Tracing Ancestry – where do you begin?

How to trace ancestry

Welcome to the second in a series of articles on the study of family ancestry (also called ‘genealogy’). If you’re considering launching into this fascinating area of learning, there are formal avenues you can follow. But as our Grownups columnist found, you can also ‘test the water’ by simply checking out the net!

Tracing Ancestry – where do you begin?

Lockdown may not be your cup of tea, but there’s no denying it’s an enforced period of time at home – which for many of us means an opportunity to clean out the garage, the cupboards, the filing cabinet, and those boxes of old photos! I started with the photos, including a paper bag full of them from the home of a recently deceased relative. What I found, sparked my interest into just who my forebears were, where they came from, and what they were like as people. But what could I hope to find out while confined to home? As it happens, without having to so much as register, sign in, join a group or part with a cent – quite a lot!

Begin with what you know

I was most interested in the maternal side of my family, so I wrote down the name of my grandmother. I didn’t know the name of her husband, my grandfather, who had died before I was born, but a quick click on the Wellington Cemeteries search site (there is a similar site for each part of the country) quickly solved this problem. Not only did it take me to a listing for my grandmother, Helen, but it also gave details of where she was buried, and the name of her husband, who was buried with her.

I could remember my grandmother’s house well, but when my grandfather died, he and my grandmother were living at a different address. When I did a Google Street search, I found it – and it was still there. What’s more, the building looked as if it had once been a shop. Had they been shopkeepers? It was a question that would have to wait because, when I selected a photo from the paper bag, I discovered a scribble on the back of it.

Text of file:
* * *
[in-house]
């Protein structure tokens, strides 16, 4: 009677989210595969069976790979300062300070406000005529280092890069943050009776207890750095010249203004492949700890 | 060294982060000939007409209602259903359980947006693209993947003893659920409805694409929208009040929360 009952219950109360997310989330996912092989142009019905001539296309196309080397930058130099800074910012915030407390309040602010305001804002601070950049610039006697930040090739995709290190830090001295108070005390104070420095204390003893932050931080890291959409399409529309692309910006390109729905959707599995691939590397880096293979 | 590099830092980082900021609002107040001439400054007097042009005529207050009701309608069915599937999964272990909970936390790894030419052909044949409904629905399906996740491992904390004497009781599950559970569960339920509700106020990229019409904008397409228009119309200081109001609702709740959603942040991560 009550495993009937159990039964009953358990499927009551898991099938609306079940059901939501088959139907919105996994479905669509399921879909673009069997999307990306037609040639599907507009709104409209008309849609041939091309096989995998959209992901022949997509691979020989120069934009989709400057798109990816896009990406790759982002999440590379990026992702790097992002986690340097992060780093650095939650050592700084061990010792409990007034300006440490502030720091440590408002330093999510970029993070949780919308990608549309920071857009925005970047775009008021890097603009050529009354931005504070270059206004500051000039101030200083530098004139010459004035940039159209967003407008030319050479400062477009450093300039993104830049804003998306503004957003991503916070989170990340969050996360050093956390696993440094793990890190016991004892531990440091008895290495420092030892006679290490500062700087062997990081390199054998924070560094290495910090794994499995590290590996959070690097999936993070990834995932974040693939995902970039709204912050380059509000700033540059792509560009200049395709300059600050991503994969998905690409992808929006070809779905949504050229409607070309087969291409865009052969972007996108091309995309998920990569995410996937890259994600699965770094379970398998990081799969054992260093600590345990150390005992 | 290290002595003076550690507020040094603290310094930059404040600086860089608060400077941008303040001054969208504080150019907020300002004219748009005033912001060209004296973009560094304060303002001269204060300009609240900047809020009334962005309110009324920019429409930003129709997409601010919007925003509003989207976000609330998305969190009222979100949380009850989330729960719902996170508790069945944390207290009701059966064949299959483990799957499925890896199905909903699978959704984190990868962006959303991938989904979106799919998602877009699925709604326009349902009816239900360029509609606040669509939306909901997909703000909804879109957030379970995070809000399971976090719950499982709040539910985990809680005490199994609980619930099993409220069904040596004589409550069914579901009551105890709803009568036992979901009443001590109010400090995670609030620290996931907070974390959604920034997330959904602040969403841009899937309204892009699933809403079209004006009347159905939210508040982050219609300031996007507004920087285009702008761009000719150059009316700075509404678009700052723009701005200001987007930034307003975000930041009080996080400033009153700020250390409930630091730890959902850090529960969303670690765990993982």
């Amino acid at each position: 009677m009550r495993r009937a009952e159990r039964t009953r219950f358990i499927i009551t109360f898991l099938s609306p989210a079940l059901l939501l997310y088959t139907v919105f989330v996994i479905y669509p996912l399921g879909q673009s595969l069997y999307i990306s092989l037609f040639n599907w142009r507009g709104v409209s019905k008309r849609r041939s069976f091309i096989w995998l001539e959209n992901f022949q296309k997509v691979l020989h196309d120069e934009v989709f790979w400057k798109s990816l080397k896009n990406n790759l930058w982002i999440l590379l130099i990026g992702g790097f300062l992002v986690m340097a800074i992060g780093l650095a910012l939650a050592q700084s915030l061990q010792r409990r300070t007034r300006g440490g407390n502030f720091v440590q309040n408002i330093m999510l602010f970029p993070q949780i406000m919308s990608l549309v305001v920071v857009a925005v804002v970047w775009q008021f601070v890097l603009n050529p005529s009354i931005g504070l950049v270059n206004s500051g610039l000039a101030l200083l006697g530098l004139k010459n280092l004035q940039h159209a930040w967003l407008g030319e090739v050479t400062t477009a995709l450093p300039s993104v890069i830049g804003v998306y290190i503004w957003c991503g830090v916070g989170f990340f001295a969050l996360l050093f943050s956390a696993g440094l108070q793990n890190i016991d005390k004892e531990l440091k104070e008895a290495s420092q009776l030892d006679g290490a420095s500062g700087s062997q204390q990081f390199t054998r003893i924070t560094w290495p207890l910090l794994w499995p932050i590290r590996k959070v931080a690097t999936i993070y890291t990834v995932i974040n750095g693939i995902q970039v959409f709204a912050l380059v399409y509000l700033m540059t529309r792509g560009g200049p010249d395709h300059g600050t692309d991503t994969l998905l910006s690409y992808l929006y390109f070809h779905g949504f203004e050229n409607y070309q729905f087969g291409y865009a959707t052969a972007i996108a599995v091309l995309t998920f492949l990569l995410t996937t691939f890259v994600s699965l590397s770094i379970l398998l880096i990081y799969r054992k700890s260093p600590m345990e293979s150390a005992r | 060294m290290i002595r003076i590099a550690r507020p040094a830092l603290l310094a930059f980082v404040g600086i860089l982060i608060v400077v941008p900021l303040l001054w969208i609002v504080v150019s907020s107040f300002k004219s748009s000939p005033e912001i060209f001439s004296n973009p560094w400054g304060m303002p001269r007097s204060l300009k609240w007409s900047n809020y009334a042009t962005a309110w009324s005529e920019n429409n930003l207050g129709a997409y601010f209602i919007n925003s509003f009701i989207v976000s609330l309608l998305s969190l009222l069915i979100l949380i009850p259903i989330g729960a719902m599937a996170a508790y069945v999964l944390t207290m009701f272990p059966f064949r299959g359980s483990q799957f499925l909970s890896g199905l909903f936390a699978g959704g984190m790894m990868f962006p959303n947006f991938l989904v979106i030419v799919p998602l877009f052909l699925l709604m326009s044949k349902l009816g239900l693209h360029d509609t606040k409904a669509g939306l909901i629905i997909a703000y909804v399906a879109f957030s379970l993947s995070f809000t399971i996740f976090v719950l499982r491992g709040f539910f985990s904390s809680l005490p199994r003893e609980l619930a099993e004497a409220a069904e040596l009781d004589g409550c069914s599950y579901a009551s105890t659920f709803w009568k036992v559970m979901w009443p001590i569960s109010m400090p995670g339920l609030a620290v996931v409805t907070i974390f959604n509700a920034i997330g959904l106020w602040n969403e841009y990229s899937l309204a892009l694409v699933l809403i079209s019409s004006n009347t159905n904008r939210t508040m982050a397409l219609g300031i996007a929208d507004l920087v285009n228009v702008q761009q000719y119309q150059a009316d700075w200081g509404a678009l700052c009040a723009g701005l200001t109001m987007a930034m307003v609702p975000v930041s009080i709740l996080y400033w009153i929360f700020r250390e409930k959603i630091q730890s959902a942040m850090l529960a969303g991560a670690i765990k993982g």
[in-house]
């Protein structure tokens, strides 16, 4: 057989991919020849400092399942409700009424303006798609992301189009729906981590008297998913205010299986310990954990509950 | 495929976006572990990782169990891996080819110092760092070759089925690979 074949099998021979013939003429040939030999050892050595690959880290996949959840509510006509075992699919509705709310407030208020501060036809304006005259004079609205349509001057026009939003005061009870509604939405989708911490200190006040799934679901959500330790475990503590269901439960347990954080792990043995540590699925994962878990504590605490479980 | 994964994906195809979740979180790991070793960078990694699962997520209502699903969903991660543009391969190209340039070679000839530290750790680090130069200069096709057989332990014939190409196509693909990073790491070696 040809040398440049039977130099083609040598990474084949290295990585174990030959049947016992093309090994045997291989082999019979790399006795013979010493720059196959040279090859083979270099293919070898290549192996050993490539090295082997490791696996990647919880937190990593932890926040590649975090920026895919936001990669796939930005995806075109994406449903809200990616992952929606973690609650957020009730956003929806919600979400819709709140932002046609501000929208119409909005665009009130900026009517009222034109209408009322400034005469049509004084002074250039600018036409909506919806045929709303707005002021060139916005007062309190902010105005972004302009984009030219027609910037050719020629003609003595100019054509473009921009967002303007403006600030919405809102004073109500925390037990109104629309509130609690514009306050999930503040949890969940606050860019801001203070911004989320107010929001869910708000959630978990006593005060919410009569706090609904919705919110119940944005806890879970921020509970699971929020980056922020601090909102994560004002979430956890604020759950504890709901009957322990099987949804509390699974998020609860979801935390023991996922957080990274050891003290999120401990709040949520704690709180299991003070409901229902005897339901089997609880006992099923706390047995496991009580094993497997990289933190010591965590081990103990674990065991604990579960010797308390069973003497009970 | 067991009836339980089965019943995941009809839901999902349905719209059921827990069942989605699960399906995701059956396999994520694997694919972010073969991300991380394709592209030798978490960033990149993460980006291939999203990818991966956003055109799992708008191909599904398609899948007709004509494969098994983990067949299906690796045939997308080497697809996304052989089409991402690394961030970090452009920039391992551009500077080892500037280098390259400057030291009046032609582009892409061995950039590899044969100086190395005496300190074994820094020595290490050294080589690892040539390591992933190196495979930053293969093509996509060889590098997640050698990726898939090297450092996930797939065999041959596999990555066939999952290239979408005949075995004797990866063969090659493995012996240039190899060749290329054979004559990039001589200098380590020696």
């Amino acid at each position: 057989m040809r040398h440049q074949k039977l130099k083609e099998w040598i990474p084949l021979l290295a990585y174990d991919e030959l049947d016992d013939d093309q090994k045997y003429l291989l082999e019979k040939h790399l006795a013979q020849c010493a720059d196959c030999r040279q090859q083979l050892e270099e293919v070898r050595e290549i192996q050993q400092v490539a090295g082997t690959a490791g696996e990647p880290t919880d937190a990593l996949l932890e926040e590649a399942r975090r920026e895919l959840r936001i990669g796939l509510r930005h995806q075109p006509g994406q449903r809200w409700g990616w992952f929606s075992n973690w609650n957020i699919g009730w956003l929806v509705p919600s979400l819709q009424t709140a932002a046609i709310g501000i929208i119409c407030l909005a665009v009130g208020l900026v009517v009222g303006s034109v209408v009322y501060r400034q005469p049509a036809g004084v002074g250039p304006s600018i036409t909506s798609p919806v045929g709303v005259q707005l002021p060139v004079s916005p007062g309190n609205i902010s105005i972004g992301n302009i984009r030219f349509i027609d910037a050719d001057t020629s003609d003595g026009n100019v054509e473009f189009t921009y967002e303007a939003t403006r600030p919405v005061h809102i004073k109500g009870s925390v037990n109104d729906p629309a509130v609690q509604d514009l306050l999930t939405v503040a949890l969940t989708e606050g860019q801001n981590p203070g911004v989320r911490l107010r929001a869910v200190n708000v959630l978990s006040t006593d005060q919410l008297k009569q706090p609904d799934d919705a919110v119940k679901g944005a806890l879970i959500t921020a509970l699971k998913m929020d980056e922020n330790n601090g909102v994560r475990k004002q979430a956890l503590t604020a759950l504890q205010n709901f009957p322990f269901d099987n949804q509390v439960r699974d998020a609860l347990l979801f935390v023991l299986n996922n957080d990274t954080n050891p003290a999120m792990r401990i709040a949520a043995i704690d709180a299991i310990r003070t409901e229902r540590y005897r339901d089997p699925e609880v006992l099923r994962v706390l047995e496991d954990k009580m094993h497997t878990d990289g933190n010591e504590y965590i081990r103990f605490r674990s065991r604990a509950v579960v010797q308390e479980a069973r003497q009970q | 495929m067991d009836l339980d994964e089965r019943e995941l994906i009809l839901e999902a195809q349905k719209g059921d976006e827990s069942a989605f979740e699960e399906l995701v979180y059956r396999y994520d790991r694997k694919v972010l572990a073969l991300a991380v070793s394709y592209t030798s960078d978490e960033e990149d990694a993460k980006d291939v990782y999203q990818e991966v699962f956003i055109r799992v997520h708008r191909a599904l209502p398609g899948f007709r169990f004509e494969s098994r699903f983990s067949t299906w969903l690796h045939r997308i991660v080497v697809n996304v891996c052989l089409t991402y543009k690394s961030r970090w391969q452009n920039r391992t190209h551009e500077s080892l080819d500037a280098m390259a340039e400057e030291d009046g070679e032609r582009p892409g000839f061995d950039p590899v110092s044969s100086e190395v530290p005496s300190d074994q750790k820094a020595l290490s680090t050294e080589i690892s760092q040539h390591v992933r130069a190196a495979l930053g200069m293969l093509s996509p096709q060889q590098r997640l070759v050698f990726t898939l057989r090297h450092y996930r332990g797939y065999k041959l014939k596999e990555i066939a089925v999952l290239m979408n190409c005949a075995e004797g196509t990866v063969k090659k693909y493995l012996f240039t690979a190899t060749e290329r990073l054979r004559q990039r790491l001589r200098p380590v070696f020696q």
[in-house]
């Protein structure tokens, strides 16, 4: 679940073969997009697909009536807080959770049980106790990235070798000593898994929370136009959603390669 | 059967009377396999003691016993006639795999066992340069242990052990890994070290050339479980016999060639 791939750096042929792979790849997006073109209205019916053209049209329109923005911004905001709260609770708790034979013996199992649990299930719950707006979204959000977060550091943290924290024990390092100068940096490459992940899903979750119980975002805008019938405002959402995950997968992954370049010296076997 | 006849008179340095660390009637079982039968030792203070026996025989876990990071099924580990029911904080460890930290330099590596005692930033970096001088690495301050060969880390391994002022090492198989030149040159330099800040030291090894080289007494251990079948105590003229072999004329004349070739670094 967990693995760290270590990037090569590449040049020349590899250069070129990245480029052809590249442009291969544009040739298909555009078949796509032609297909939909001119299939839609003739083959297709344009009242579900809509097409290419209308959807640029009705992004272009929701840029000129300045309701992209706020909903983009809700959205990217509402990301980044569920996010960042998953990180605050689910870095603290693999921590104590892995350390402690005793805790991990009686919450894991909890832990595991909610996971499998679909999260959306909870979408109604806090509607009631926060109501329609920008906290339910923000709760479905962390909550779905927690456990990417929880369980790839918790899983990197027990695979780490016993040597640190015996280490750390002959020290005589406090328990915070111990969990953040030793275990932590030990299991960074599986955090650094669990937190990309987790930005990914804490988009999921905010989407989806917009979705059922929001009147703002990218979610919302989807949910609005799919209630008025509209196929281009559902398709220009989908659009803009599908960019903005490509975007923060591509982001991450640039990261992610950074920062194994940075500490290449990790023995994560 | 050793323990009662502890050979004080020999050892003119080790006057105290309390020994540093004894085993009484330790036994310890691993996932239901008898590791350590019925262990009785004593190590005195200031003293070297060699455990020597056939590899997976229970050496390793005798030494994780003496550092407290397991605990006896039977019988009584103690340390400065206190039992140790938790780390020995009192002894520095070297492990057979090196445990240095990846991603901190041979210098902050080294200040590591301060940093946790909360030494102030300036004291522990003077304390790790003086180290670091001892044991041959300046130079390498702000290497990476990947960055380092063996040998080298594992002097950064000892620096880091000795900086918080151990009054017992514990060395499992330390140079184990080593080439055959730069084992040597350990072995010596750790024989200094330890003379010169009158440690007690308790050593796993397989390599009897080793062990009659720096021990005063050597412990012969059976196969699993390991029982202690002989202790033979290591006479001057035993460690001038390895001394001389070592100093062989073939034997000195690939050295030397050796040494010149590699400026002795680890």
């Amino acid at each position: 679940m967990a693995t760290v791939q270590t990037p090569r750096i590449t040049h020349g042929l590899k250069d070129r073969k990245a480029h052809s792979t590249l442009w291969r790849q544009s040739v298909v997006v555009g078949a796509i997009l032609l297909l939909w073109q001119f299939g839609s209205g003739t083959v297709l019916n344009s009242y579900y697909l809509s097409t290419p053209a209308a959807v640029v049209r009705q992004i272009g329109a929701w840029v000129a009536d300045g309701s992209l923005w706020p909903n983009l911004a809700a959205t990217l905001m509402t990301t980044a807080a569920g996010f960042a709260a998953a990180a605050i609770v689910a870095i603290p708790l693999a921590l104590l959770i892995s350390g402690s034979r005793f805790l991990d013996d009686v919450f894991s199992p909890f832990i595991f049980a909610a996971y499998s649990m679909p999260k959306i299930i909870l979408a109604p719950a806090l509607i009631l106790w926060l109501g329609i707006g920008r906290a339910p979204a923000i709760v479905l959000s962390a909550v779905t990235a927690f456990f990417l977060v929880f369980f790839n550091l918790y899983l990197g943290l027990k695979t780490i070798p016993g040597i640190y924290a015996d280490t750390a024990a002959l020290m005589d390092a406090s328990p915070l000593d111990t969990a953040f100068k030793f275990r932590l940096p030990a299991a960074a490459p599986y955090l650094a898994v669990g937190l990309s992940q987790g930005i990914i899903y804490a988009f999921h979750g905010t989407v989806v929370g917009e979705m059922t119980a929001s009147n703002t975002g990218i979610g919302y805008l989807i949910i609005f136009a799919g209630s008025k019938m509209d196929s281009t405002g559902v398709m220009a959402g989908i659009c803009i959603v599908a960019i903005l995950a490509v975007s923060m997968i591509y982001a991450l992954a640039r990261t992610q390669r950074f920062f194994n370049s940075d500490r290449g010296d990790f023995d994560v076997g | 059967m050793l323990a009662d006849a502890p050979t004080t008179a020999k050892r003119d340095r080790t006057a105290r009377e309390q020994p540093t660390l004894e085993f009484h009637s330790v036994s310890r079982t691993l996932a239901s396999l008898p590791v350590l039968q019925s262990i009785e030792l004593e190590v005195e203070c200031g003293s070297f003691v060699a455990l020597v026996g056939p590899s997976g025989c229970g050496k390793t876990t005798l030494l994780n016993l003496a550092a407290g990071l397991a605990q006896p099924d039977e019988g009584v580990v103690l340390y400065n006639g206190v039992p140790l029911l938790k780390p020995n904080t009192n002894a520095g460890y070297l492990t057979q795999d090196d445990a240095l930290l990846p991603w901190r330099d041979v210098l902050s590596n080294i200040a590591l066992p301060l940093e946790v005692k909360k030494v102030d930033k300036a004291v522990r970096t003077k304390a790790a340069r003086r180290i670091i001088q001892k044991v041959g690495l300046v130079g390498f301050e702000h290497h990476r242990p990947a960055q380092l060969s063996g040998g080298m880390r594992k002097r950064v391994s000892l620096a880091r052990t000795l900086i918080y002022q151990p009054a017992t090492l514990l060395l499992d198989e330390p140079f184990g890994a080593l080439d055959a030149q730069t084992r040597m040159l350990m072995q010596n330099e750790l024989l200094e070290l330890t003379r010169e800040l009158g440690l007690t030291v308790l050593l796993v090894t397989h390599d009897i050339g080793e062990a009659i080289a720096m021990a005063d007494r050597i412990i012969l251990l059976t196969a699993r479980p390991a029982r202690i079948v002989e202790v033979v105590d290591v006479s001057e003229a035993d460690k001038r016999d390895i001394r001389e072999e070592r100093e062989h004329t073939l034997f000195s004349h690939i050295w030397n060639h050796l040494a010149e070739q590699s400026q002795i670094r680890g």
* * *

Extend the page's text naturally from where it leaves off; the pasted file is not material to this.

Paper’s Past

The photo was of a reservoir surrounded by felled native forest. The faded scribble said ‘Horace Martin with Helen, aged 3’. I could barely contain my excitement. A general ‘Family History New Zealand’ Google search led me to the New Zealand National Library site, and a wealth of immediately available and free resources. I decided to start first with Papers Past, and suddenly, a whole world of exploration opened up. Papers Past is a digital history of text from newspapers, magazines and journals, letters and diaries, and parliamentary papers.

I dived into the newspapers first, and was astonished when a search among them, for ‘Horace Martin’, brought up 4 different references, one of which was his death notice. In that death notice, among a list of his surviving children, was Helen – my grandmother! What’s more, in a newspaper of around the same time, I discovered that Horace had been the caretaker of a local reservoir.  Memories of stories my grandmother had told me, of she and one of her twelve siblings almost drowning when they went out on a reservoir as children, began to surface.

Family secrets

Now that I had the names of my grandmother’s siblings – I was off! But not everything I discovered was sweetness and light. A search of names in National Libraries ‘Magazine and Journals’ archives (I clicked on the ‘photos’ section), led to the discovery that one of my great uncles was wanted by police for bigamy, while another had been involved in a break-in to a branch line railway station.

Where to next

While my family history search may have been unorthodox, it certainly entertained me for the best part of a day of lockdown, and I am now determined to press on with it. This time, however, I’ll take a more formal approach. I will contact the NZ Society of Genealogists and take advantage of the many services they offer. I think I’ll start first with Getting it Right!